This album may go down as my favorite album by this immortal group that has been around since I was a young lad. I’m a sucker for music that isn’t afraid of exploring its boundaries to find new styles, sounds, and to figure out if it can survive outside of it’s niche. Not that The Flaming Lips have any qualms about that, they pioneer music with reckless abandon, and that’s just what they’ve done on Embryonic.

I only have a few complaints about this album. Firstly, much of the audio is intentionally overmodulated, which is a bit distracting at first. However, I warmed up to it after a while. It’s certainly not a polished album like Yoshimi Battles the Pink Robots. The Flaming Lips seem to have approached Embryonic in congruency with Joy Division’s expertly crafted Unknown Pleasures. The album sounds raw, smashy, and noisy, but it also has its intimate moments of warmth and nostalgia. The lack of post-production polishing encourages a direct flow of emotion without much manipulation in between point A (the musicians) and point Z (the listener).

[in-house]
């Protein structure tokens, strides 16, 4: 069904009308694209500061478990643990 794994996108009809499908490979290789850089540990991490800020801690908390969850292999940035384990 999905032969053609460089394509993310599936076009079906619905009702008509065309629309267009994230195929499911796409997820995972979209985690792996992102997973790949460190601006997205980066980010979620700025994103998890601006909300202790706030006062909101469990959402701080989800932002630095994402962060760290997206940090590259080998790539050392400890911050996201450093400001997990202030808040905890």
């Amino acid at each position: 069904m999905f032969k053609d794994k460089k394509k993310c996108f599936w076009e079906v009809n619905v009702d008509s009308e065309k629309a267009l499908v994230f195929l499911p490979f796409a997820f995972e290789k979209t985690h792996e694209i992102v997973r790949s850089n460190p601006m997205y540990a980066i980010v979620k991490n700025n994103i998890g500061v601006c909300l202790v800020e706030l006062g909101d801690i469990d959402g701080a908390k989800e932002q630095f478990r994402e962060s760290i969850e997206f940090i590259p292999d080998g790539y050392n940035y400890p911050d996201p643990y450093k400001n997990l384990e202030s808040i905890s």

My second complaint is that some of the songs sound similar to the untrained ear, or until you’ve given it a half-dozen listens or so. The music on this album really starts to bloom and you’ll find that you hear new things everytime you listen to it. It’s quite a fine album. The Flaming Lips have exceeded my expectations by a few light years with Embryonic. My expectations were dashed after 2006’s At War with the Mystics.

This album isn’t doesn’t exactly flow together to form one coherant piece of music, but the order in which they’ve arranged the songs really keeps Embryonic interesting and helps it chug along at a nice pace.